12 5. Holding other factors constant, legislation to cut taxes in an open economy will: A. increase national saving and lead to a trade surplus. B. increase national saving and lead to a trade deficit. C. reduce national saving and lead to a trade surplus. D. reduce national saving and lead to a trade deficit. 6. If the real exchange rate depreciates from 1 Japanese good per U.S. good to 0.5 Japanese good per U.S. good, then U.S. exports and U.S. imports. A. increase; increase B. decrease; decrease C. increase; decrease D. decrease; increase 7. In a small open economy, if the government encourages investment, say through an investment tax credit, investment: A. increases and is financed through an increase in national saving. B. increases and is financed through an increase in exports. C. increases and is financed through an inflow of foreign capital. D. does not increase; the interest rate rises instead. 8. If the purchasing power parity theory is true, then: A. the net exports schedule is very steep. B. all changes in the real exchange rate result from changes in price levels. C. all changes in the nominal exchange rate result from changes in price levels. l D. changes in saving or investment influence only the real exchange rate.

13 5. Holding other factors constant, legislation to cut taxes in an open economy will: A. increase national saving and lead to a trade surplus. B. increase national saving and lead to a trade deficit. C. reduce national saving and lead to a trade surplus. D. reduce national saving and lead to a trade deficit. 6. If the real exchange rate depreciates from 1 Japanese good per U.S. good to 0.5 Japanese good per U.S. good, then U.S. exports and U.S. imports. A. increase; increase B. decrease; decrease C. increase; decrease D. decrease; increase 7. In a small open economy, if the government encourages investment, say through an investment tax credit, investment: A. increases and is financed through an increase in national saving. B. increases and is financed through an increase in exports. C. increases and is financed through an inflow of foreign capital. D. does not increase; the interest rate rises instead. 8. If the purchasing power parity theory is true, then: A. the net exports schedule is very steep. B. all changes in the real exchange rate result from changes in price levels. C. all changes in the nominal exchange rate result from changes in price levels. l D. changes in saving or investment influence only the real exchange rate.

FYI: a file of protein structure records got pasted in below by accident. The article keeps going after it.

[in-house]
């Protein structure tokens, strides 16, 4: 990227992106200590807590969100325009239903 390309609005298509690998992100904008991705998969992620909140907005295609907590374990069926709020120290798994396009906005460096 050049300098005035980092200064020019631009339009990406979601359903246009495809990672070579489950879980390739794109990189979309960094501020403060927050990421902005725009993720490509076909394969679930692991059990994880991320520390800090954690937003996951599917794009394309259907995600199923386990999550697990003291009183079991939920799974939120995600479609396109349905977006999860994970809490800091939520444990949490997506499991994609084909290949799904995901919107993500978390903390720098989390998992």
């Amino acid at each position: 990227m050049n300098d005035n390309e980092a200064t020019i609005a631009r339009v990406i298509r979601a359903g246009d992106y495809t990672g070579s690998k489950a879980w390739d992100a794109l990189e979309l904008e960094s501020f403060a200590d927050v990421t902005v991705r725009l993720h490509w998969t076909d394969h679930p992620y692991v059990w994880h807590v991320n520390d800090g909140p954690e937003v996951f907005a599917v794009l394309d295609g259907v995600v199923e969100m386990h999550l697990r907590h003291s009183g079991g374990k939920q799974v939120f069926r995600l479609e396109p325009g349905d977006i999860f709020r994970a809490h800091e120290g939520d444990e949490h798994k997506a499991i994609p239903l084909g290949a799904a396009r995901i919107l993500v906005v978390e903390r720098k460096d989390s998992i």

14 5. Holding other factors constant, legislation to cut taxes in an open economy will: A. increase national saving and lead to a trade surplus. B. increase national saving and lead to a trade deficit. C. reduce national saving and lead to a trade surplus. D. reduce national saving and lead to a trade deficit. 6. If the real exchange rate depreciates from 1 Japanese good per U.S. good to 0.5 Japanese good per U.S. good, then U.S. exports and U.S. imports. A. increase; increase B. decrease; decrease C. increase; decrease D. decrease; increase 7. In a small open economy, if the government encourages investment, say through an investment tax credit, investment: A. increases and is financed through an increase in national saving. B. increases and is financed through an increase in exports. C. increases and is financed through an inflow of foreign capital. D. does not increase; the interest rate rises instead. 8. If the purchasing power parity theory is true, then: A. the net exports schedule is very steep. B. all changes in the real exchange rate result from changes in price levels. C. all changes in the nominal exchange rate result from changes in price levels. l D. changes in saving or investment influence only the real exchange rate.

15 9. The law of one price is enforced by: A.governments. B. producers. C. consumers. D. arbitrageurs.

16 9. The law of one price is enforced by: A.governments. B. producers. C. consumers. D. arbitrageurs.

17 1. If s is the rate of job separation, f is the rate of job finding, and both rates are constant, then the unemployment rate is approximately: A. f/(f + s). B. (f + s)/f. C. s/(s + f). D. (s + f)/s. 2. If the steady state rate of unemployment equals 0.10 and the fraction of employed workers who lose their jobs each month (the rate of job separation) is 0.02, then the fraction of unemployed workers who find jobs each month (the rate of job findings) must be: A B C D When there is structural unemployment, the real wage is: A. rigid at a level below the market clearing level. B. rigid at the market clearing level. C. rigid at a level above the market clearing level. D. flexible. 4. Permitting a lower minimum wage for teenagers would likely: A. raise teenage unemployment. B. raise teenage wages overall. C. prevent teenagers from getting job experience. D. raise unemployment among unskilled adults. 5. When insiders have a much greater impact on the wage bargaining process than do outsiders, the negotiated wage is likely to be the equilibrium wage. A. much greater than B. much less than C. almost equal to D. about one half of